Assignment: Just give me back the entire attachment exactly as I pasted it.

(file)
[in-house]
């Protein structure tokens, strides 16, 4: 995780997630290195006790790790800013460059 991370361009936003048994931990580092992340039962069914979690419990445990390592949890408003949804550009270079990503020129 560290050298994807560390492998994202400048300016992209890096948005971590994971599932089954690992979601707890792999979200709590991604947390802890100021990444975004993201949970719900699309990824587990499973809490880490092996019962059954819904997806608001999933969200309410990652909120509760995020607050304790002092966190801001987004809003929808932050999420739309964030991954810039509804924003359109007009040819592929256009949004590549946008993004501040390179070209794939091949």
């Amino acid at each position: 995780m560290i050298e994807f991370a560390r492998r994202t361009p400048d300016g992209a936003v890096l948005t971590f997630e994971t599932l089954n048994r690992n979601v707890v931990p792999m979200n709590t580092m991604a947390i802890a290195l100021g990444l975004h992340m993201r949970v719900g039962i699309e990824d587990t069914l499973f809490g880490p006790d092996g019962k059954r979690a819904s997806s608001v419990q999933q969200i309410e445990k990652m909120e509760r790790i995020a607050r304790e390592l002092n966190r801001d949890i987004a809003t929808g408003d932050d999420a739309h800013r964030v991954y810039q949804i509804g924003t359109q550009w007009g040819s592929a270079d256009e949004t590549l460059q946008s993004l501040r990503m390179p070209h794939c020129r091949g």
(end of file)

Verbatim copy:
[in-house]
């Protein structure tokens, strides 16, 4: 995780997630290195006790790790800013460059 991370361009936003048994931990580092992340039962069914979690419990445990390592949890408003949804550009270079990503020129 560290050298994807560390492998994202400048300016992209890096948005971590994971599932089954690992979601707890792999979200709590991604947390802890100021990444975004993201949970719900699309990824587990499973809490880490092996019962059954819904997806608001999933969200309410990652909120509760995020607050304790002092966190801001987004809003929808932050999420739309964030991954810039509804924003359109007009040819592929256009949004590549946008993004501040390179070209794939091949």
């Amino acid at each position: 995780m560290i050298e994807f991370a560390r492998r994202t361009p400048d300016g992209a936003v890096l948005t971590f997630e994971t599932l089954n048994r690992n979601v707890v931990p792999m979200n709590t580092m991604a947390i802890a290195l100021g990444l975004h992340m993201r949970v719900g039962i699309e990824d587990t069914l499973f809490g880490p006790d092996g019962k059954r979690a819904s997806s608001v419990q999933q969200i309410e445990k990652m909120e509760r790790i995020a607050r304790e390592l002092n966190r801001d949890i987004a809003t929808g408003d932050d999420a739309h800013r964030v991954y810039q949804i509804g924003t359109q550009w007009g040819s592929a270079d256009e949004t590549l460059q946008s993004l501040r990503m390179p070209h794939c020129r091949g």